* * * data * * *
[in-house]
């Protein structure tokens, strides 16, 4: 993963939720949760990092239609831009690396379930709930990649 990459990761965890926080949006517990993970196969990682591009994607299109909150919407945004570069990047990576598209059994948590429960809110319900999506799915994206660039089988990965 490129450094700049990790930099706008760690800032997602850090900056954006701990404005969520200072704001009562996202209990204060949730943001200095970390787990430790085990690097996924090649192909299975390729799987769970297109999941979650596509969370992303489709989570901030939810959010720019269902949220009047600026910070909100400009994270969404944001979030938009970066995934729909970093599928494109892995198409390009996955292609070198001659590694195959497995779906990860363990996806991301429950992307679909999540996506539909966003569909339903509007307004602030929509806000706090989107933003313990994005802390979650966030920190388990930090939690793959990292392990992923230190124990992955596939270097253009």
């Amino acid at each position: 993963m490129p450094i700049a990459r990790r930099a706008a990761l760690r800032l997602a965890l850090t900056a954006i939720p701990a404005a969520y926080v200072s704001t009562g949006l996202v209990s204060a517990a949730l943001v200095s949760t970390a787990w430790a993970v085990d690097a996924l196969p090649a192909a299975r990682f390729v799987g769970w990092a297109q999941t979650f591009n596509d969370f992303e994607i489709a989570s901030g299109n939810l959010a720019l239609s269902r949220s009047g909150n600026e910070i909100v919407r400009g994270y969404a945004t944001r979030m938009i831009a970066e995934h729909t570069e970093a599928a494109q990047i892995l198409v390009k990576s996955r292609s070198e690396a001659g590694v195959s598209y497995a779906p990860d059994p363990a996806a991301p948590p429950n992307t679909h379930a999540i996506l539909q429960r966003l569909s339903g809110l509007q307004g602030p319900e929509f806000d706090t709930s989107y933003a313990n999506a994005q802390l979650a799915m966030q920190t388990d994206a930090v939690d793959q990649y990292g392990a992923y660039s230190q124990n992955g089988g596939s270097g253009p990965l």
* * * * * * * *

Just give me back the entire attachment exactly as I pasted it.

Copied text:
[in-house]
């Protein structure tokens, strides 16, 4: 993963939720949760990092239609831009690396379930709930990649 990459990761965890926080949006517990993970196969990682591009994607299109909150919407945004570069990047990576598209059994948590429960809110319900999506799915994206660039089988990965 490129450094700049990790930099706008760690800032997602850090900056954006701990404005969520200072704001009562996202209990204060949730943001200095970390787990430790085990690097996924090649192909299975390729799987769970297109999941979650596509969370992303489709989570901030939810959010720019269902949220009047600026910070909100400009994270969404944001979030938009970066995934729909970093599928494109892995198409390009996955292609070198001659590694195959497995779906990860363990996806991301429950992307679909999540996506539909966003569909339903509007307004602030929509806000706090989107933003313990994005802390979650966030920190388990930090939690793959990292392990992923230190124990992955596939270097253009």
């Amino acid at each position: 993963m490129p450094i700049a990459r990790r930099a706008a990761l760690r800032l997602a965890l850090t900056a954006i939720p701990a404005a969520y926080v200072s704001t009562g949006l996202v209990s204060a517990a949730l943001v200095s949760t970390a787990w430790a993970v085990d690097a996924l196969p090649a192909a299975r990682f390729v799987g769970w990092a297109q999941t979650f591009n596509d969370f992303e994607i489709a989570s901030g299109n939810l959010a720019l239609s269902r949220s009047g909150n600026e910070i909100v919407r400009g994270y969404a945004t944001r979030m938009i831009a970066e995934h729909t570069e970093a599928a494109q990047i892995l198409v390009k990576s996955r292609s070198e690396a001659g590694v195959s598209y497995a779906p990860d059994p363990a996806a991301p948590p429950n992307t679909h379930a999540i996506l539909q429960r966003l569909s339903g809110l509007q307004g602030p319900e929509f806000d706090t709930s989107y933003a313990n999506a994005q802390l979650a799915m966030q920190t388990d994206a930090v939690d793959q990649y990292g392990a992923y660039s230190q124990n992955g089988g596939s270097g253009p990965l």